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TOPIC FOCUS: The importance of pressure care within residential care facilities

Topic Focus Title Slide: Pressure Care

As part of our commitment to transparency and personal development of our staff, we will be creating monthly articles on subjects relating to the Topic Focus subject for that month.

*Please bear in mind that pressure care includes imagery of ulcers and flesh wounds which may upset some people*

Jmarchn, CC BY-SA 3.0 <https://creativecommons.org/licenses/by-sa/3.0>, via Wikimedia Commons – Common points for pressure ulcers

We are beginning with our September 2022 article focusing on the importance of pressure-care within residential care facilities. 

This is incredibly important within care homes as pressure ulcers can increase risks of life-threatening complications, such as high blood pressure and gangrene. 

NICE (National Institute for Health & Care Excellence) have said that pressure-care is a key indicator in the quality of care being provided within a service.

We’ve put together a quick-fire guide for anyone who would like additional information, with some FAQS!

Who is the most at-risk of getting pressure ulcers?

People living within care homes are at increased risk of pressure ulcers, especially in cases where residents have limited mobility.

This is due to the risk of developing pressure ulcers and sores increasing in cases where people are in still positions, and are unable to move themselves and change position.

If a resident has previously had a pressure ulcer in the past, this can mean they are at an increased risk of developing one again and may need to be closely monitored to ensure the problem does not persist from a previous incident.

People with damaged or thin skin may be at increased risk of developing pressure ulcers due to their existing conditions, as well as people with significant cognitive impairments as they may struggle to effectively communicate their discomfort.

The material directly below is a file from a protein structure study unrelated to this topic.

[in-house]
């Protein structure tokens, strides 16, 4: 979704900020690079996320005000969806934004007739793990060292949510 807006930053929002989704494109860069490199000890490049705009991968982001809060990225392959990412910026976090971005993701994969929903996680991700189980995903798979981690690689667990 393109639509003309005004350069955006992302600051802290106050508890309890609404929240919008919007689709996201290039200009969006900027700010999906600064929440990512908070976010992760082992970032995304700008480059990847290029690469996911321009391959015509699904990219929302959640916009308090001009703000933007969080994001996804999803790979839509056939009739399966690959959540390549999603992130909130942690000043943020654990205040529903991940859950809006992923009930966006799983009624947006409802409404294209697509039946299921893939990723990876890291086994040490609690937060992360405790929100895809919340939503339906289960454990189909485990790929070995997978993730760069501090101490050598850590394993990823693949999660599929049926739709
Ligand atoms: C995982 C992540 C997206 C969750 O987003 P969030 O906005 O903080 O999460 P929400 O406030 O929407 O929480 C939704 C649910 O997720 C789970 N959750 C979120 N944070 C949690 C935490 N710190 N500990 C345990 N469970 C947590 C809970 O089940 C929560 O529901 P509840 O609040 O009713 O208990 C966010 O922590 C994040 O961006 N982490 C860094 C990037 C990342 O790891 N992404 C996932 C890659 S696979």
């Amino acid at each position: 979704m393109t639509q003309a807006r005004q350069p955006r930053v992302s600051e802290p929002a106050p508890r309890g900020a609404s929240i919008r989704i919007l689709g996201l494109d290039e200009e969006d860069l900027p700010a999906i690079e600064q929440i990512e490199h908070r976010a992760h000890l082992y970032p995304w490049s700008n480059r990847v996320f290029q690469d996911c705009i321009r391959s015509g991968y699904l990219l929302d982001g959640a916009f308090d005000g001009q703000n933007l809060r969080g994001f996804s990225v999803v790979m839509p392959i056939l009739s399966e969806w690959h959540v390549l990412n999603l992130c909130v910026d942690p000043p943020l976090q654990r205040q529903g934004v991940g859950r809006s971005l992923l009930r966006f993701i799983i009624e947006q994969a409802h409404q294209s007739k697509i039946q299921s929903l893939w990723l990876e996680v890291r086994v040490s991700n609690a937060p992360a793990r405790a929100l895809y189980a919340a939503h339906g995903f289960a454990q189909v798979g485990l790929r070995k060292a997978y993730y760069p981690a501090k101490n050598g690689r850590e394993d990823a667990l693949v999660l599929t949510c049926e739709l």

What exactly is a pressure ulcer and how do they occur?

Pressure ulcers are a skin condition which occurs when the blood flow to a certain area of the body is reduced, due to the skin and tissue underneath being damaged by pressure on the area. This tends to be more common in individuals who spend long periods of time in a bed or chair.

This is why we must consult our risks assessments and ensure they are updated with any changes to ensure the highest quality care for our residents, and intervention from relevant outside agencies as appropriate to provide the best care. 

It is also of paramount importance that any details relating to a residents pressure care procedure is updated within their care plan. This is also the easiest way to effectively limit the risks of residents developing pressure ulcers, whilst also taking into account any actions which can be taken to reduce the risk of pressure sores.

How do you spot a pressure ulcer?

There are four main stages of pressure related injury:


Grade 1 (Superficial) – Referring to a reddening area of intact skin which shows discoloration in a darker colour to the surrounding area of flesh, which has the potential to turn a blue or purple hue. This may also be accompanied by an itching sensation of the skin, and the area may be harder in comparison to the surrounding skin.




Grade 2 (Superficial) – Referring to an area of skin which has become thinner than the surrounding area, often displaying as a blister-like abrasion on the skin’s surface, and does not feature any surrounding bruising of the area. 




Grade 3 (Deep) – This refers to full thickness skin loss, with an open wound displaying flesh which can, in some cases, be subcutaneous. These ulcers can be quite varied in size and appearance with some ulcers being contained mainly under the skins surface, with the potential for the wound to burrow under the skin.



Grade 4 (Deep) – This is the most serious grade of pressure ulcers, with sores getting to this stage potentially showing wounds down to the bone. The depth of these ulcers varies depending on the location of the wound, and can effect the muscles, fascia, tendons and joints in the affected area.


We feel sharing this information is incredibly important to ensure the continued health and wellbeing of our amazing residents within our care – with it being the responsibility of everyone providing care to ensure all aspects of our residents health and wellbeing are being listened too and considered in every decision within the home.

If you do see signs of a developing pressure sore within any of our services, please ensure you follow our policies and procedures and document any changes as necessary.

This will include recording any areas of redness on the residents skin, and ensuring a body map is completed. These details will be shared with your care team as a whole to ensure the best quality of care possible is achieved.